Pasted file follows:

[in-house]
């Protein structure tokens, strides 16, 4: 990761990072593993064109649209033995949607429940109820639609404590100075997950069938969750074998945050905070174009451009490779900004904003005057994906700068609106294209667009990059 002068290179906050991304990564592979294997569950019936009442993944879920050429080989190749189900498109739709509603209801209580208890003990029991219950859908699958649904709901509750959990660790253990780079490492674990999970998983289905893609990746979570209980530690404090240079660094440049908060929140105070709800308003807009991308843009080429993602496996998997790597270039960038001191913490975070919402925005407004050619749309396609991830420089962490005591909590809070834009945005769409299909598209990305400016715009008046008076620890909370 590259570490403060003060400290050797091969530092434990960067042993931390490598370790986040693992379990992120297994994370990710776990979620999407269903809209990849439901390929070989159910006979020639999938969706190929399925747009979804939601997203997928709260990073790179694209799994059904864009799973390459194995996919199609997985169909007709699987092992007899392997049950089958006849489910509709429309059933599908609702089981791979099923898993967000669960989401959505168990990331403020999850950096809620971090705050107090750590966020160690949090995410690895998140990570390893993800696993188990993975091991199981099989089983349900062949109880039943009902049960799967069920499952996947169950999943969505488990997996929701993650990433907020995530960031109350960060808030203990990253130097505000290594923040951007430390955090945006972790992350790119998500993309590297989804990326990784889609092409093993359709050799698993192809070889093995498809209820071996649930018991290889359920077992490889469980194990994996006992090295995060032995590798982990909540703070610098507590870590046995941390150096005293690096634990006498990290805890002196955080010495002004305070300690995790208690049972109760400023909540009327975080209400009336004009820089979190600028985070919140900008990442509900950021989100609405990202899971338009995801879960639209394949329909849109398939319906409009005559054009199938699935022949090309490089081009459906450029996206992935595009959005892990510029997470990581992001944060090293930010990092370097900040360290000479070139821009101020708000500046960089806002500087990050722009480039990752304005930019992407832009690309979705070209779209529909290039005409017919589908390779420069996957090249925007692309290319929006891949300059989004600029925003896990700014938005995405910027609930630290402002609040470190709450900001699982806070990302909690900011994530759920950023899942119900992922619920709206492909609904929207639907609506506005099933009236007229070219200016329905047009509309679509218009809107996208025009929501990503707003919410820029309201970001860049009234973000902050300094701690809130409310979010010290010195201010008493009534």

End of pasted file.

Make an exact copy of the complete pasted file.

[in-house]
């Protein structure tokens, strides 16, 4: 990761990072593993064109649209033995949607429940109820639609404590100075997950069938969750074998945050905070174009451009490779900004904003005057994906700068609106294209667009990059 002068290179906050991304990564592979294997569950019936009442993944879920050429080989190749189900498109739709509603209801209580208890003990029991219950859908699958649904709901509750959990660790253990780079490492674990999970998983289905893609990746979570209980530690404090240079660094440049908060929140105070709800308003807009991308843009080429993602496996998997790597270039960038001191913490975070919402925005407004050619749309396609991830420089962490005591909590809070834009945005769409299909598209990305400016715009008046008076620890909370 590259570490403060003060400290050797091969530092434990960067042993931390490598370790986040693992379990992120297994994370990710776990979620999407269903809209990849439901390929070989159910006979020639999938969706190929399925747009979804939601997203997928709260990073790179694209799994059904864009799973390459194995996919199609997985169909007709699987092992007899392997049950089958006849489910509709429309059933599908609702089981791979099923898993967000669960989401959505168990990331403020999850950096809620971090705050107090750590966020160690949090995410690895998140990570390893993800696993188990993975091991199981099989089983349900062949109880039943009902049960799967069920499952996947169950999943969505488990997996929701993650990433907020995530960031109350960060808030203990990253130097505000290594923040951007430390955090945006972790992350790119998500993309590297989804990326990784889609092409093993359709050799698993192809070889093995498809209820071996649930018991290889359920077992490889469980194990994996006992090295995060032995590798982990909540703070610098507590870590046995941390150096005293690096634990006498990290805890002196955080010495002004305070300690995790208690049972109760400023909540009327975080209400009336004009820089979190600028985070919140900008990442509900950021989100609405990202899971338009995801879960639209394949329909849109398939319906409009005559054009199938699935022949090309490089081009459906450029996206992935595009959005892990510029997470990581992001944060090293930010990092370097900040360290000479070139821009101020708000500046960089806002500087990050722009480039990752304005930019992407832009690309979705070209779209529909290039005409017919589908390779420069996957090249925007692309290319929006891949300059989004600029925003896990700014938005995405910027609930630290402002609040470190709450900001699982806070990302909690900011994530759920950023899942119900992922619920709206492909609904929207639907609506506005099933009236007229070219200016329905047009509309679509218009809107996208025009929501990503707003919410820029309201970001860049009234973000902050300094701690809130409310979010010290010195201010008493009534």